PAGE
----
Partnering with Large Enterprise? Strive for “Product/Partner Fit”
Communication is one of the biggest challenges for deep tech startups that want to work with large enterprise.
Pitching to large enterprise – and the complex deal-making that follows – is a dance that many startups aren’t fully prepared for.
As a result, many deep tech startups send too much information about their company to potential partners, and communication challenges can lead to breakdowns during the negotation process.
As industry-startup collaboriation becomes more common, best practices have emerged to guide startups as they launch new collaborations. One useful framework that seedsprint considers when we build partnership tools for ambitious startups is “product/partner fit.”
Think “product/partner fit”
Launching a new enterprise partnership isn’t so different from a startup’s product/market fit assessment. It’s all about understanding what the target market needs and how both parties can benefit from an exchange.
This seems like common sense, but on today’s open innovation playing field, many startups don’t take the extra step when pitching a large enterprise: considering what information the enterprise values when making a decision.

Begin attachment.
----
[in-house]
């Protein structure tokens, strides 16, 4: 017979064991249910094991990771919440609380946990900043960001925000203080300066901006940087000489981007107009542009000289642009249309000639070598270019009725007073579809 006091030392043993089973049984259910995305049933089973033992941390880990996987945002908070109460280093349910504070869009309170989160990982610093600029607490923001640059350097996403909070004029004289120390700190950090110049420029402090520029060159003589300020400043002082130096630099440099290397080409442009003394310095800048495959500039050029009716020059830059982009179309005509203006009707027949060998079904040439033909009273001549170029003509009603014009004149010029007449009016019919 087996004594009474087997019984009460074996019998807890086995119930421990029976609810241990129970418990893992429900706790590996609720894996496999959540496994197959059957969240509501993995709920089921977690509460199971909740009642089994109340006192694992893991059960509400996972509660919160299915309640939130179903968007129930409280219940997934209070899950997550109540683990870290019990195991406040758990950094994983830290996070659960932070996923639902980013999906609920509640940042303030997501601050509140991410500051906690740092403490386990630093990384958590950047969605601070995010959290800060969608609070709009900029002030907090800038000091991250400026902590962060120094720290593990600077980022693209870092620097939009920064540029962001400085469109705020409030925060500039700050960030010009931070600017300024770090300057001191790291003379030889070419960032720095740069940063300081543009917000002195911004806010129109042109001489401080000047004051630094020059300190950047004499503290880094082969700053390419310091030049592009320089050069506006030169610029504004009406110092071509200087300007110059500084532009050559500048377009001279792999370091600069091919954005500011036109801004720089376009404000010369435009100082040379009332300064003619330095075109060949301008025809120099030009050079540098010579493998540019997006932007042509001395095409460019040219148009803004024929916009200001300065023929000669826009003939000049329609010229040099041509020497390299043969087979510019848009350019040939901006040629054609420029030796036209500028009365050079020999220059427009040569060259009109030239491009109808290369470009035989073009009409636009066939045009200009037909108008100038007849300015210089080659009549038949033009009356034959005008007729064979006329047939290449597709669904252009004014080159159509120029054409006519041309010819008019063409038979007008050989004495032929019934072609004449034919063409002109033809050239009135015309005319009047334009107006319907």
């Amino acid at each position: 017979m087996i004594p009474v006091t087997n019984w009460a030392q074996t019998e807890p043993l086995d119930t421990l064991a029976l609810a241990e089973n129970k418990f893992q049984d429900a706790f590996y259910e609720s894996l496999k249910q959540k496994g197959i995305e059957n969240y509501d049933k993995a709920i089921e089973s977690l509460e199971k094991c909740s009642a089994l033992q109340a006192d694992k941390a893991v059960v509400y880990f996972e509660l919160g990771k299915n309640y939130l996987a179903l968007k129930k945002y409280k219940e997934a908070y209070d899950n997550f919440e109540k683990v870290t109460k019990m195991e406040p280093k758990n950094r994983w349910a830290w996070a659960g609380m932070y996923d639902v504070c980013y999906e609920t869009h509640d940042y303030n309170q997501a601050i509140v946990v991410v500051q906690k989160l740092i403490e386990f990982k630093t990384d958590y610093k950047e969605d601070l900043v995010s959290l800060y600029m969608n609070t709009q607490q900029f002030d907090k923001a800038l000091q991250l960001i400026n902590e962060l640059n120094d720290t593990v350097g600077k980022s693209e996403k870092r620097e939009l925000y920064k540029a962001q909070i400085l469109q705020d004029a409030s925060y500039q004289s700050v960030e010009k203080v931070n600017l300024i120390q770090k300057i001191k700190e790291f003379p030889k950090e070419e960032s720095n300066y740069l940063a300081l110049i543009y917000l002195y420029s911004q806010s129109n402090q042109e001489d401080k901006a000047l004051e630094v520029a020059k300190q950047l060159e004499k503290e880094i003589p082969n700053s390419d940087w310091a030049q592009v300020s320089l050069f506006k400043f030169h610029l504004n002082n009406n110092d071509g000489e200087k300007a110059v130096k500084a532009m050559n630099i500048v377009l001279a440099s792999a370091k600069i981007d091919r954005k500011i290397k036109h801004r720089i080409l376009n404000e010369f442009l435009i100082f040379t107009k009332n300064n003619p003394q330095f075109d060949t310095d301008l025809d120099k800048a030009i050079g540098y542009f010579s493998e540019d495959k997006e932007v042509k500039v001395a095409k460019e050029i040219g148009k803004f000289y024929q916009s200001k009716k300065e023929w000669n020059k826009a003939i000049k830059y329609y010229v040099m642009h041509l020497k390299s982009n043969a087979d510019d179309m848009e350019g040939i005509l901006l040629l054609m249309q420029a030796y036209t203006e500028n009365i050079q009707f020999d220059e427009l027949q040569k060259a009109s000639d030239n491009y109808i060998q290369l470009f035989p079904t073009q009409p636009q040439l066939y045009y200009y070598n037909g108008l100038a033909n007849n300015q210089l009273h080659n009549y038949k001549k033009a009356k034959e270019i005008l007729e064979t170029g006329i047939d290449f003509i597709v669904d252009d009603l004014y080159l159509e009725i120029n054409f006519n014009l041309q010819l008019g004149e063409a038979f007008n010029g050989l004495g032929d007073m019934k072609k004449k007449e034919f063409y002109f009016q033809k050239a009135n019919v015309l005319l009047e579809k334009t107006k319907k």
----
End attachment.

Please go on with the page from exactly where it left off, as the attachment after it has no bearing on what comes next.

As part of a product/market fit assessment, a deep tech startup wouldn’t send a 50-page business plan to a potential customer. They would send a concise description of the product to gather feedback.Similarly, when a startup is marketing its technology to a large enterprise, it needs to provide the exact infromation that an enterprise needs to make a decision. Both sides need to understand what the other has to offer, and quickly.
Startups need to pitch their technology offering in a concise package that includes a technology description and differentiators, partnership goals, next steps for technical development, intellectual property details, and so on. Read more about how seedsprint helps startups communicate to potential partners.
Deep dive fit
Partnering with large enterprise is a marathon, not a sprint. Once initial interest is established, the next step is getting into details. The best way to approach this is a checklist. If conversations with an industry partner haven’t covered the following, it’s up to the startup to make sure expectations are clear.
• Timelines and time commitment on all sides
• Technical and data integrations
• Approval processes and sign-off authority
• Payment terms
Once parties establish expectations – and commit to keeping each other appraised of new developments – a partnership will be much more likely to succeed.
Interested in meeting potential partners outside your current network? Try the seedsprint network. Deep tech startups join free.Share this: